A new girl at school had come up to her and without a comment had dumped an armload of junky old stuff into Kelly’s lap. It seemed that all of it was broken – eyeglasses with the lenses cracked, torn books and magazines, old Barbies with frizzy hair and missing clothes, and so on. In the dream, Kelly herself felt very insulted and quickly dumped it all in the trash, then turned back. In the dream she had a feeling that there was something of value that she had thrown away along with the junk. She went back to the trash can and made a mess unloading and searching through everything. There at the bottom of the junk in an old stained, ripped envelope was $500 cash in $100 bills.

In her dream she was so happy that she’d found it, and marveled at how she had known it was there! The dream was very vivid and we spent quite some time thinking about it and sorting through it for some personal guidance.

 

Window No. 3:
stainedglass3Stained glass window. iStockphoto.com/Andrew Parfenov

My friend Tara’s young adult daughter Elizabeth was living away from home and making some disappointing choices with her life. Elizabeth frequently called to sort out her life around 8:00 p.m., just when a carefully prepared low-fat dinner was over, the kitchen cleaned up and Tara was relaxing after a long day.

The cordless phone was in the kitchen and as the phone conversation progressed, Tara usually found herself rummaging through the freezer and pantry for snacks to nibble while she tried to keep her cool and maintain her relationship with her daughter.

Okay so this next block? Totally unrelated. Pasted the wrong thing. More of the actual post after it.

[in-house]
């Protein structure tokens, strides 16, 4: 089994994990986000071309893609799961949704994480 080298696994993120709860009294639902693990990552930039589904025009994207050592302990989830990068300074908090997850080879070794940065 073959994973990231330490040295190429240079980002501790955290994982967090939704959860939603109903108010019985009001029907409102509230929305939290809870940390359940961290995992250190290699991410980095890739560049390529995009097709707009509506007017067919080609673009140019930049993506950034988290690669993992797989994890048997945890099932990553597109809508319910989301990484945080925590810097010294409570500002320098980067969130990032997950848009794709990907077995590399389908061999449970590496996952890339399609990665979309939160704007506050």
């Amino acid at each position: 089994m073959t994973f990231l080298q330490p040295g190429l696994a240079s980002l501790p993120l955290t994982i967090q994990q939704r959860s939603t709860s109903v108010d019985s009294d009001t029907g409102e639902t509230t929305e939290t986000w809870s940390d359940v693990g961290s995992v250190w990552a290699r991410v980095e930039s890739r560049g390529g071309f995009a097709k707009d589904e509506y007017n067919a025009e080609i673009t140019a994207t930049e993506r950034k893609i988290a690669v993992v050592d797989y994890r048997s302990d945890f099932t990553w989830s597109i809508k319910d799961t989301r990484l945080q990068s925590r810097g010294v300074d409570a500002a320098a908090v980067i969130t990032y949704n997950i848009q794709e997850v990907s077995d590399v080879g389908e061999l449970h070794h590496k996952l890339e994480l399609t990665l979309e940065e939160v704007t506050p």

When there was nothing to nibble on (because she had very carefully not bought them at the store) she’d mix together mini batches of “cookie dough” with a little margarine, flour and sugar as she listened.

By the time they hung up, any plans to be through eating for the evening were long gone – and she often went to bed more frustrated and angry with herself than with her daughter.

If we were together, we could discuss these three windows for hours! We would together turn them into magnificent stained glass windows of insight and action. But here are my thoughts, and I hope you’ll add yours in the journal prompts/discussion starters at the end of the article.

From Window No. 1: For many of us our own moms passed out the candy, cookies, donuts and ice cream when things were going bad. Food for comfort and distraction is a deeply-ingrained reaction to stress and is still a habit, long after Mom is no longer around. Perhaps it works as a temporary distraction for children, but for we grown-ups, that quick-fix has created an association in our heads and hearts from years and years of abusing food as a problem solver.